Africa 28.7.2016 12:41 pm

Somali government vows to fight female genital mutilation

Photo: Africa.com

Photo: Africa.com

Presentations at the forum illustrated the dangers faced by women and girls who have undergone the ‘circumcision’.

The Federal Government of Somalia has reaffirmed its commitment to ensure female genital mutilation (FGM) and other forms of gender violence are eliminated.

The pledge was made at a forum held in the Somali Capital, Mogadishu, on Wednesday and attended by women leaders from all over Somalia, officials from the federal government, representatives from regional states, religious leaders, legislators, clan elders and members of civil society.

Presentations at the forum illustrated the dangers faced by women and girls who have undergone the practice. Somalia has the highest FGM prevalence rates in the world, standing at 98%.

“We need to specifically fight FGM. We need an enabling law. We should be specific about FGM and not mix it up with circumcision in general,” said Somalia’s attorney general Ali Dahir.

He emphasised that Somalia needed to develop home-grown solutions to eradicate retrogressive practices, arguing that adopting policies from outside Somalia may be counterproductive in the fight against FGM.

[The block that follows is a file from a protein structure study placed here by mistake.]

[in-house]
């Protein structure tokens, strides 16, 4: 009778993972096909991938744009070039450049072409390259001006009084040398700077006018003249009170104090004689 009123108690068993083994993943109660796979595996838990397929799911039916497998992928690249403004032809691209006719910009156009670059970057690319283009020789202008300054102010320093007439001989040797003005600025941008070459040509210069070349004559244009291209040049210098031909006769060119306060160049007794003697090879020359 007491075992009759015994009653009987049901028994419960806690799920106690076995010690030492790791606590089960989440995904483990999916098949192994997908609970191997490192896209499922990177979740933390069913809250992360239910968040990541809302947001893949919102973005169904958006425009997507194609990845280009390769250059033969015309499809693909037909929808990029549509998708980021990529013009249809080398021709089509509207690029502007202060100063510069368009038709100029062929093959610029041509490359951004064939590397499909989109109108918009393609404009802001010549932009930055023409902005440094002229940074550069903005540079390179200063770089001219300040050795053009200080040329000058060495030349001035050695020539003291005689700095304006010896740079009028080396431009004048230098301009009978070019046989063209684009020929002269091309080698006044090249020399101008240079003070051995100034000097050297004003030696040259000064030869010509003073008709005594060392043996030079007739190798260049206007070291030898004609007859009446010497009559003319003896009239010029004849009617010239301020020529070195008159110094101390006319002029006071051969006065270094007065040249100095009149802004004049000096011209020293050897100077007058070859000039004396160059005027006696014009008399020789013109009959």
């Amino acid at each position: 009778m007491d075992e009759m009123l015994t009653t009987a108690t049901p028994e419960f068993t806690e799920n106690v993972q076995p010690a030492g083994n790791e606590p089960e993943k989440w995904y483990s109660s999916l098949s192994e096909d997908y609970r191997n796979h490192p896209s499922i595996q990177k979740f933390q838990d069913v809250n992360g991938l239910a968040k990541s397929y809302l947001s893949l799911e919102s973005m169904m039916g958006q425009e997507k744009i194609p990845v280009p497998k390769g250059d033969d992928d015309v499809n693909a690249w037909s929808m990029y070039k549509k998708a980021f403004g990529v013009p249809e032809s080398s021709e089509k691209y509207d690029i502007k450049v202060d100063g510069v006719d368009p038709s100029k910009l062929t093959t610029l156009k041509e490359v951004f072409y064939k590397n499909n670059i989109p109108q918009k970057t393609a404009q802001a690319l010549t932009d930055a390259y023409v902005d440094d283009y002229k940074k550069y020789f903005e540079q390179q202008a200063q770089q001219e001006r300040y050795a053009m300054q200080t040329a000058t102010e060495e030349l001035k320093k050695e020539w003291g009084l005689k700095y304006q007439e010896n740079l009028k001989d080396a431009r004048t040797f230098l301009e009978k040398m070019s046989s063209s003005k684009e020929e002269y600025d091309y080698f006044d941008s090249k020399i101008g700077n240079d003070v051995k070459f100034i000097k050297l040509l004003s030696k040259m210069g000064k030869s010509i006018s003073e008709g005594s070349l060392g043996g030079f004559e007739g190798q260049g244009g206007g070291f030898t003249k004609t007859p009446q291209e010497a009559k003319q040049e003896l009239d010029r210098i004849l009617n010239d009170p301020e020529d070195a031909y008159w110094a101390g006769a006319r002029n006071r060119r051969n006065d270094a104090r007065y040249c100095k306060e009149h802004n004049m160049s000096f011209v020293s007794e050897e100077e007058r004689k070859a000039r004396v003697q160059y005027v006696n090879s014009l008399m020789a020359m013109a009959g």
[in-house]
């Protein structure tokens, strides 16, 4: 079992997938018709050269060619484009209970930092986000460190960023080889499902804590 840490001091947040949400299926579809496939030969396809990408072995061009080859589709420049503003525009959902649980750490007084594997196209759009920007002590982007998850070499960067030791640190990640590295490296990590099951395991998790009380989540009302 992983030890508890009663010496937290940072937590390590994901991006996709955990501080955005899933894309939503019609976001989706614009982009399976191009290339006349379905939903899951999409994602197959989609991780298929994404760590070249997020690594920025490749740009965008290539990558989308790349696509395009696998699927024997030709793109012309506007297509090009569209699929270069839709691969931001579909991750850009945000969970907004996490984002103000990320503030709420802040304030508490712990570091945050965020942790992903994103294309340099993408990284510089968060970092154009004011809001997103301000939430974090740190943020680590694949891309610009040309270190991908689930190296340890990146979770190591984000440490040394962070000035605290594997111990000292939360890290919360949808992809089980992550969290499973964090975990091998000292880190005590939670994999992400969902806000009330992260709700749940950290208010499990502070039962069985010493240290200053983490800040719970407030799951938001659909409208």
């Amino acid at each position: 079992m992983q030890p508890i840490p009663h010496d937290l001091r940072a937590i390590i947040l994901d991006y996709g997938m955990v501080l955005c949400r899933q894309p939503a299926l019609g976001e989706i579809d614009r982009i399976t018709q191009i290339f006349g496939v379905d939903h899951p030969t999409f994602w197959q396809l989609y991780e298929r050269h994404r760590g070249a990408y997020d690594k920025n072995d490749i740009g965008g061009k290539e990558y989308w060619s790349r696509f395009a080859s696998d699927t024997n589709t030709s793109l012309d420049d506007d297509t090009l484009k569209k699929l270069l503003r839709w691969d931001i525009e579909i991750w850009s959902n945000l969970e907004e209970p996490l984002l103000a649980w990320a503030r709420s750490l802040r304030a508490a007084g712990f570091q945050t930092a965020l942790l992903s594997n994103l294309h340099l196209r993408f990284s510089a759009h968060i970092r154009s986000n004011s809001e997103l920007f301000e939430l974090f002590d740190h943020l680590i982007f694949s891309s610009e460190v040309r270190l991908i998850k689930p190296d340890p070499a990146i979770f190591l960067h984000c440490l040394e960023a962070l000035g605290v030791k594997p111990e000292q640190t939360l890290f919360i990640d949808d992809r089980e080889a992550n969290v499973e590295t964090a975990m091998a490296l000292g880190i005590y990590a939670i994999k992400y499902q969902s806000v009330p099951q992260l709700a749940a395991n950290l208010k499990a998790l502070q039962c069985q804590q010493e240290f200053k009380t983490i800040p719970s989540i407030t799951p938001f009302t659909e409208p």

The meeting was organised by the Ministry of Women and Human Rights and the Office of the Prime Minister in conjunction with the Ifrah Foundation, with the support of the African Union Mission in Somalia (AMISOM).

It was officially opened by the deputy minister of Women and Human Rights, Mumina Sheikh Omar.

“The Constitution bars circumcision in general, but does not specify which type. Since the Constitution we have in place is still provisional, Sharia takes precedence,” said Omar.

“Let us follow Sharia law, but you can discuss and give us your views,” the deputy minister told participants at the forum.

Calls for a complete end to the age-old practice was strongly supported by the minister of religious affairs, Abdulkahdir Sheikh Ali Baghdad, who said FGM was a cultural practice that had no place in Islam.

AMISOM gender officer, Mane Ahmed, who spoke on behalf of AMISOM, reiterated the mission’s commitment to supporting efforts to end the practice, which is deeply entrenched in Somali culture.

According to Ifrah Ahmed, the Founder of the Ifrah Foundation, the conveners of the meeting, intense lobbying for legislation against FGM would continue.

She said her organisation would work with the Ministry of Women and Human Rights and partners such as AMISOM, to ensure appropriate legislation was passed.

AMISOM has been at the forefront of supporting efforts that promote human rights in Somalia and is working with the government and other partners to enhance the human rights of Somalis.

– African News Agency (ANA)

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